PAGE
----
Cautious optimism over prospects of Libya ceasefire talks

There is, however, speculation that the real aim of belligerents could be to buy more time to reverse the military situation on the ground.
Wednesday 03/06/2020
A militiaman loyal to the Tripoli-based Government of National Accord (GNA) in the south of the Libya capital. (AFP)
A militiaman loyal to the Tripoli-based Government of National Accord (GNA) in the south of the Libya capital. (AFP)

TUNIS –The UN Support Mission in Libya’s (UNSMIL’s) announcement that rival parties to the conflict agreed to return to the 5+5 talks in order to implement a permanent ceasefire raised cautious optimism about the prospects of ending the war.

Ongoing military mobilisation by both sides, however, indicates that the agreement could be just a manoeuvre to circumvent pressure from the international community to steer the conflict away from Russian and Turkish control.

The agreement by the Libyan rivals to return to ceasefire talks came after a series of recent military setbacks suffered by the Libyan National Army (LNA), the last of which was the loss of control of al-Watiya airbase and a number of cities and towns on Libya’s western coast, following direct Turkish intervention in support of the Government of National Accord (GNA) of Prime Minister Fayez al-Sarraj.

Many Libyans hope that negotiations can successfully end the war, and that recent developments have shown Libyan belligerents that there is no choice but a political solution. Libyans also see continued fighting and mobilisation as an attempt by both sides to improve conditions for negotiations, no more.

The negotiations of the 5+5 Committee started at the end of February, and two rounds of negotiations took place before they stopped in March. The committee was formed according to international understandings reached during the Berlin conference held in January.

The committee, comprised of ten military leaders — five representing the LNA and five from the GNA — is expected to continue discussion on a draft agreement previously presented by the UN mission to rival parties.

The Islamist-led GNA is setting conditions described as “unachievable” to accept a ceasefire, including the return of the LNA to its positions before April 4, 2019, and the exclusion of the army’s commander, Field Marshal Khalifa Haftar, from any expected settlement. The LNA, however, wants the GNA to resolve the issue of expanding influence of militias and the proliferation of weapons. They are also calling for Turkey to withdraw from the conflict and for the country to have its wealth recovered from the Misrata Alliance and Islamists.

The West, led by the United States, is betting that negotiations could be successful after it gave Turkey the green light to recapture parts of the territory the GNA previously lost to the LNA. Turkey’s intervention restored some  balance to the conflict, which the West now hopes can persuade Haftar to accept a settlement that does not meet the LNA’s conditions.

However, there are concerns that Russia, an ally of the LNA, could use Turkish intervention as an excuse to establish a permanent presence in Libya.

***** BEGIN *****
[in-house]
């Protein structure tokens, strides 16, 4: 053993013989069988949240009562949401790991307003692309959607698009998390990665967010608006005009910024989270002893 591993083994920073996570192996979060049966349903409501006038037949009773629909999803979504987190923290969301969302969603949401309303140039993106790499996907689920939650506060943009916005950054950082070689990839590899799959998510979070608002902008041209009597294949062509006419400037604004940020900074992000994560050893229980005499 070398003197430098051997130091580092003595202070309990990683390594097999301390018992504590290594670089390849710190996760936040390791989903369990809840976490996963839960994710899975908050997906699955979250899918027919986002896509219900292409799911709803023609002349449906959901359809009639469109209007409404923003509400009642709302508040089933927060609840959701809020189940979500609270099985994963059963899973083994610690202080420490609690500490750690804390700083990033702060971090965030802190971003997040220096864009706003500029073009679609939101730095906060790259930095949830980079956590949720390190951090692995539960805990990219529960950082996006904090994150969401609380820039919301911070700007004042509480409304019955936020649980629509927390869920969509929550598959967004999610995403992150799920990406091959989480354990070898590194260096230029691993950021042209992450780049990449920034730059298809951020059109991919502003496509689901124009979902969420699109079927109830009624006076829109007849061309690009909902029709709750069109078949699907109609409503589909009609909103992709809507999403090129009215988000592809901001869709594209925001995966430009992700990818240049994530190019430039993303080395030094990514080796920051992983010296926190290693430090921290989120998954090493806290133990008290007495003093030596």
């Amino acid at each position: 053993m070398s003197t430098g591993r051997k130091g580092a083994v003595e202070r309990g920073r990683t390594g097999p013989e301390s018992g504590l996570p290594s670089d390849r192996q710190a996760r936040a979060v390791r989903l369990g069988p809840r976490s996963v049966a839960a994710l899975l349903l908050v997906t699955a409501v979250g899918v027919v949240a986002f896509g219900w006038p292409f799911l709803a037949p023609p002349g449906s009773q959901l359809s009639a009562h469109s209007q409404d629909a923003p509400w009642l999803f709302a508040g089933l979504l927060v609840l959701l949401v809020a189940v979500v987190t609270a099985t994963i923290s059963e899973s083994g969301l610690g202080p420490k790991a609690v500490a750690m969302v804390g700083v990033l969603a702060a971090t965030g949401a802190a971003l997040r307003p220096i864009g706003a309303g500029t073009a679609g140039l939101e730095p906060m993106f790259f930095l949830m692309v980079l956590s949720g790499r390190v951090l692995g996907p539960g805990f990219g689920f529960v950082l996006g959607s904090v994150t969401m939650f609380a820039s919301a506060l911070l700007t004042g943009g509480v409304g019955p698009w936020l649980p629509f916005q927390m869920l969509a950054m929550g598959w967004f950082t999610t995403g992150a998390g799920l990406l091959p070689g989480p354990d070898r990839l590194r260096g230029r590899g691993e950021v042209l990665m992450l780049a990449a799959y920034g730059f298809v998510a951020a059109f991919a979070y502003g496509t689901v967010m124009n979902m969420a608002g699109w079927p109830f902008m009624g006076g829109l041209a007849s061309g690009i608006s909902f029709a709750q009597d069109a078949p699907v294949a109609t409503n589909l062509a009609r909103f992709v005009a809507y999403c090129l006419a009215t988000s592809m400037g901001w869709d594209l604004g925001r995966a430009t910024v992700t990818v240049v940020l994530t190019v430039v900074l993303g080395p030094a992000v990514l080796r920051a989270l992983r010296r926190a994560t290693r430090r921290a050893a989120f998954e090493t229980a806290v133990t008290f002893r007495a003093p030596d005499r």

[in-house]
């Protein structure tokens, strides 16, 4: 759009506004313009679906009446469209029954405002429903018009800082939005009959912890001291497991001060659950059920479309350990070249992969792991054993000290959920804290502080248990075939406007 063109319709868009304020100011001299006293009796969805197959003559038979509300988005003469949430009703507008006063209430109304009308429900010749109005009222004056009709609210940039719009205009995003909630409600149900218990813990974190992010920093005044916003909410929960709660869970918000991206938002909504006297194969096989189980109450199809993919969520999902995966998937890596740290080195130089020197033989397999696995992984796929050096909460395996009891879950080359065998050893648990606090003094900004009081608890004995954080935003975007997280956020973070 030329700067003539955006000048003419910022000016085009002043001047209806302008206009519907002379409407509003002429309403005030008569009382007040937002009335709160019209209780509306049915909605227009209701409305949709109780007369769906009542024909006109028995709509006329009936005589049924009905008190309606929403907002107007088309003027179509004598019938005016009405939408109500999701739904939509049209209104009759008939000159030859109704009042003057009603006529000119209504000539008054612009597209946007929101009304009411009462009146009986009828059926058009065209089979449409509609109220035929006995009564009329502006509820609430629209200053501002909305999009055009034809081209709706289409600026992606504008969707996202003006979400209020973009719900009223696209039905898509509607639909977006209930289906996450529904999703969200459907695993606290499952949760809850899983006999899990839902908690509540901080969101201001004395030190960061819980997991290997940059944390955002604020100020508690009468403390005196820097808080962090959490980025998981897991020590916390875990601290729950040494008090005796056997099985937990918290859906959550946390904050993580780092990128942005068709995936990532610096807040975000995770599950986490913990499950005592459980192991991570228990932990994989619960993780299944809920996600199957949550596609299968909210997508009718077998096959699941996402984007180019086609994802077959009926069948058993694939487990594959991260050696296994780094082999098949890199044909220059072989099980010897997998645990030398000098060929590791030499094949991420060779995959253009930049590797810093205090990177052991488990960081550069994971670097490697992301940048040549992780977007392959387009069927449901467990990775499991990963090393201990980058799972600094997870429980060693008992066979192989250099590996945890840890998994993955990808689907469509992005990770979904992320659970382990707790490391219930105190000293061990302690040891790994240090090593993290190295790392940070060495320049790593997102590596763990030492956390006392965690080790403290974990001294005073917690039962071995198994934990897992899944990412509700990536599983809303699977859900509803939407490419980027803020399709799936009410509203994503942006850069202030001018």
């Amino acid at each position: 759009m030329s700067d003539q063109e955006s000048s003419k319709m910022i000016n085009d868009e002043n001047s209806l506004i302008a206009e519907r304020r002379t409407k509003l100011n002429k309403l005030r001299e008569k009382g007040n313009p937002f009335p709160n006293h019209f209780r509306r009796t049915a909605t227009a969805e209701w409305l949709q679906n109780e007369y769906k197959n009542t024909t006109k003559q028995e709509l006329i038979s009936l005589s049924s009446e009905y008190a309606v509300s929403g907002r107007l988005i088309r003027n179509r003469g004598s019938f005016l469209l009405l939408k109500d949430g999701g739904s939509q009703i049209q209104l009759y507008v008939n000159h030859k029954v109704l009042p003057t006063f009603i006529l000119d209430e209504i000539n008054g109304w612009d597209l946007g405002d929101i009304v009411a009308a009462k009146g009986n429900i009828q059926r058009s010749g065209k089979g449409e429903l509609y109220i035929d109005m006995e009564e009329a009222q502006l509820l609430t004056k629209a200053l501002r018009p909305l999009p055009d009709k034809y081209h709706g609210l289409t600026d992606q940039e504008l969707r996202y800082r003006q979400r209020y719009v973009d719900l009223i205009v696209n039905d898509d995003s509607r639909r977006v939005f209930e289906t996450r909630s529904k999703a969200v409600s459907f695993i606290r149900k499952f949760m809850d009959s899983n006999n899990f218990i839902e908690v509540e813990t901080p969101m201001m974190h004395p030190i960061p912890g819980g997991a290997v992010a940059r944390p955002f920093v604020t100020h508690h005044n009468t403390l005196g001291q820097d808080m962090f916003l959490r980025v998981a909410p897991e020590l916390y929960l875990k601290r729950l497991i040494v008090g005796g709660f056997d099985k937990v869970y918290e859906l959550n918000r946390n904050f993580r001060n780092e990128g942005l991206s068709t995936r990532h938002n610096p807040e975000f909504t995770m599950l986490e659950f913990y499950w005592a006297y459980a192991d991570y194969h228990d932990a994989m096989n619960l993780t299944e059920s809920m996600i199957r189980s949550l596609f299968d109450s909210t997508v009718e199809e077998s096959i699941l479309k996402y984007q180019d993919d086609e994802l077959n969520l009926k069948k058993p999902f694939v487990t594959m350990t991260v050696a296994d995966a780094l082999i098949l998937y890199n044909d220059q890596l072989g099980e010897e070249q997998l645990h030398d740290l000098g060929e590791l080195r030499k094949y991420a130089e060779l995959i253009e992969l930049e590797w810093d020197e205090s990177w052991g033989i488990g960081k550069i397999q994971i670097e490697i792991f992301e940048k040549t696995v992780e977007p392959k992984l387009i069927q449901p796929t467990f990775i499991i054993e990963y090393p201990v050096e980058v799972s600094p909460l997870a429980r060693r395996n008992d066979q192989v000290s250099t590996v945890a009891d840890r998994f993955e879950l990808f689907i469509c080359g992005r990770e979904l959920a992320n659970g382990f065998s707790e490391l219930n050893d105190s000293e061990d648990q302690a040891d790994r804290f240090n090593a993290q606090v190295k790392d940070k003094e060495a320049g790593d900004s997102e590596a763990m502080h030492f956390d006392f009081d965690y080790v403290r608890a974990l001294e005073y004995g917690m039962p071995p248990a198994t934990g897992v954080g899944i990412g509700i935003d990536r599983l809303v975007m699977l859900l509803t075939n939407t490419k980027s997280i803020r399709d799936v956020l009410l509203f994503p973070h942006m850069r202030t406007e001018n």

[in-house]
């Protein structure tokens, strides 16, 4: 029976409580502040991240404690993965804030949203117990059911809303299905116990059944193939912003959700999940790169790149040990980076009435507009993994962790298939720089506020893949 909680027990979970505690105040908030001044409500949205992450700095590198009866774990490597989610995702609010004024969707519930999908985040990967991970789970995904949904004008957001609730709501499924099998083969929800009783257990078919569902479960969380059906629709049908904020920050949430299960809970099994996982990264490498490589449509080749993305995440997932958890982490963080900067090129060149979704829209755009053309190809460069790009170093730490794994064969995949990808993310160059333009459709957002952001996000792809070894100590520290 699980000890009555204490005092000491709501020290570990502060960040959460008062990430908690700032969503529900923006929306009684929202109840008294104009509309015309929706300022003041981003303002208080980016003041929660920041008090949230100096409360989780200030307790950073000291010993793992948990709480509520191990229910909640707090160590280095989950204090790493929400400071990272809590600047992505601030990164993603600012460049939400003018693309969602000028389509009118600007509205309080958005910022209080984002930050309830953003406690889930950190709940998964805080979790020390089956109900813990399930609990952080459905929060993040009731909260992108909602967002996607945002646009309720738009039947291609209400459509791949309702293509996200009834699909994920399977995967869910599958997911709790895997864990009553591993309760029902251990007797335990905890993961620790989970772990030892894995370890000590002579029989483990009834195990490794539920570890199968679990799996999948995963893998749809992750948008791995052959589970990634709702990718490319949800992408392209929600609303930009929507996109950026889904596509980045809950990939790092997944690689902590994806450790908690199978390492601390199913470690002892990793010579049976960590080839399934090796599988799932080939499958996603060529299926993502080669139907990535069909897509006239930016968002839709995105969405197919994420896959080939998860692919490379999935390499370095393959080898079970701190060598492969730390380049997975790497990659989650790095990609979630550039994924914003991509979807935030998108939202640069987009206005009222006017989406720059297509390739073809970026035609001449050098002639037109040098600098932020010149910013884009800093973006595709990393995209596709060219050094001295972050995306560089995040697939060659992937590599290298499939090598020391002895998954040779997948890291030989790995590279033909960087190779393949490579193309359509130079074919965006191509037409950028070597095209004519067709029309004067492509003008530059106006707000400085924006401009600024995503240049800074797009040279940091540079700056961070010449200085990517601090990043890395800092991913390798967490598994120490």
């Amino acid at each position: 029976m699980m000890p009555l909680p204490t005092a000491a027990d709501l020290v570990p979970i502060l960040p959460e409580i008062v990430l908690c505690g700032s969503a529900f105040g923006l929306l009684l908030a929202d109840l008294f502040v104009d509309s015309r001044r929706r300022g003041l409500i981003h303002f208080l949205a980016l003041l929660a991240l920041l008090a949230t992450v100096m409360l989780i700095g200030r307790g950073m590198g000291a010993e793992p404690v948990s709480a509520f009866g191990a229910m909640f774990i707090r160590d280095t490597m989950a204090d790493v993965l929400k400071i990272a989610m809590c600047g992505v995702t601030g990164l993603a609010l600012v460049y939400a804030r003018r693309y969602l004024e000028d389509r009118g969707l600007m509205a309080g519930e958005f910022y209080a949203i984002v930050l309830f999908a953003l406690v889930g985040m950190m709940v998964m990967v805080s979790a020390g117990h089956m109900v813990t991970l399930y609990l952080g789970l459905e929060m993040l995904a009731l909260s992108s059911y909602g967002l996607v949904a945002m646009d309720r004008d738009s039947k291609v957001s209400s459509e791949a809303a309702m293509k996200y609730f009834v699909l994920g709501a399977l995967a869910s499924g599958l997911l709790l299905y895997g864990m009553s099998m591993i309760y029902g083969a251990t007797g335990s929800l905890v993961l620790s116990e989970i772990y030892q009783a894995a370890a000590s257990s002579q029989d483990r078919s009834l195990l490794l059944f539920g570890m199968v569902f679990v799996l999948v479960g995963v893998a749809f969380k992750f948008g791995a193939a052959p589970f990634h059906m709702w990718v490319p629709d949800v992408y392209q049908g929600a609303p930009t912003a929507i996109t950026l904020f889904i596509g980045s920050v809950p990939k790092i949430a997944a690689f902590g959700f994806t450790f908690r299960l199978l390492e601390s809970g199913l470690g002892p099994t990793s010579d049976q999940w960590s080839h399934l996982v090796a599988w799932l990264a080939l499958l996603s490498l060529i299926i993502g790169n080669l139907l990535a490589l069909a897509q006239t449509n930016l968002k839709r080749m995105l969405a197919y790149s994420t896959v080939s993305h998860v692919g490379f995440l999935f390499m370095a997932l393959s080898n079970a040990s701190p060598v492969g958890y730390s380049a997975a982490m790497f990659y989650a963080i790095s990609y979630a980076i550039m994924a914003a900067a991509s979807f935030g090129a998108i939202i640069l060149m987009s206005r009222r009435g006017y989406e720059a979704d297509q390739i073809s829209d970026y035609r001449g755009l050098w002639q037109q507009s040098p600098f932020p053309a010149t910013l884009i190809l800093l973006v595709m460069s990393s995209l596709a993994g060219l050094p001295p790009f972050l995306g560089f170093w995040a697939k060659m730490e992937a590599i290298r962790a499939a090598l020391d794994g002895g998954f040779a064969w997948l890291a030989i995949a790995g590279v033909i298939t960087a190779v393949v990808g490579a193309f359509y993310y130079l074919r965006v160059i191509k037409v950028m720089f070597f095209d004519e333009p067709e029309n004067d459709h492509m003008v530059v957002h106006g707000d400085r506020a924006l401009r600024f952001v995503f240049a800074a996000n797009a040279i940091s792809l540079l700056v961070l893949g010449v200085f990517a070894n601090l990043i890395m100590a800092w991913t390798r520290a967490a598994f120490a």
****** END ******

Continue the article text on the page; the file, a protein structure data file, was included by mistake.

These concerns were echoed by a recent US accusations that Moscow had sent fighters and weapons, including  MiG 29 and SU-24 fighter planes, to support the LNA.

Recent developments in Libya highlighted European divisions and American confusion, opening the door for Turkey and Russia to reproduce their strategies in Syria in Libya.

Apart for US accusations and the presence of some Russian-made weapons in Libya, there has so far been no evidence of Russian involvement in support of the LNA.

In the case of the GNA, however, there is strong evidence of foreign meddling in its favour, including videos of pro-Ankara Syrian mercenaries and extremists from ISIS and the Nusra Front, fighting in the ranks of the GNA forces.

The UN mission’s statement June 1 carried indirect warnings to some countries who would be tempted to try to thwart negotiations, which constitute a final chance for western countries to revive their initiative in Libya.

In this regard, the UN mission expressed its hope that “all parties, Libyan and international, will respect the wishes of Libyans for an end to the fighting.”

The UN mission also expressed doubts about the Libyan rivals’ commitment to reaching a settlement, saying it is necessary for the two parties’ to commit themselves “to fully delegating their representatives to the negotiations so as to enable them to finalise the ceasefire agreement.”

A Libyan source said the upcoming talks were unlikely to be successful, and that the competing sides were only participating to give the appearance that they are flexible and open to a peaceful solution.

The real aim, however, is to buy more time to reverse the military situation on the ground by preparing for a major battle as continuing military mobilisation shows.

The source expected that there will be a long battle in southern Tripoli due to LNA forces’ commitment to thwarting GNA-backed militias and Turkey there.

The LNA’s steadfastness will spur it to prepare for a larger attack aimed at recapturing the city of Gharyan and al-Watiya air base as well as well as clearing the west coast from militias currently in control.

On May 1, the LNA regained control of the city of al-Asabaa, nearly two weeks after GNA militias seized it. The LNA has also been trying to seize control of the strategic city of Gharyan.

If the LNA regains control of Gharyan, which it lost about a year ago, it will be able to open major supply lines for the its forces on key frontlines, especially at Tripoli Airport, Khallet Al Furjan, Salahuddin, Ain Zara and Wadi Al-Rabi’.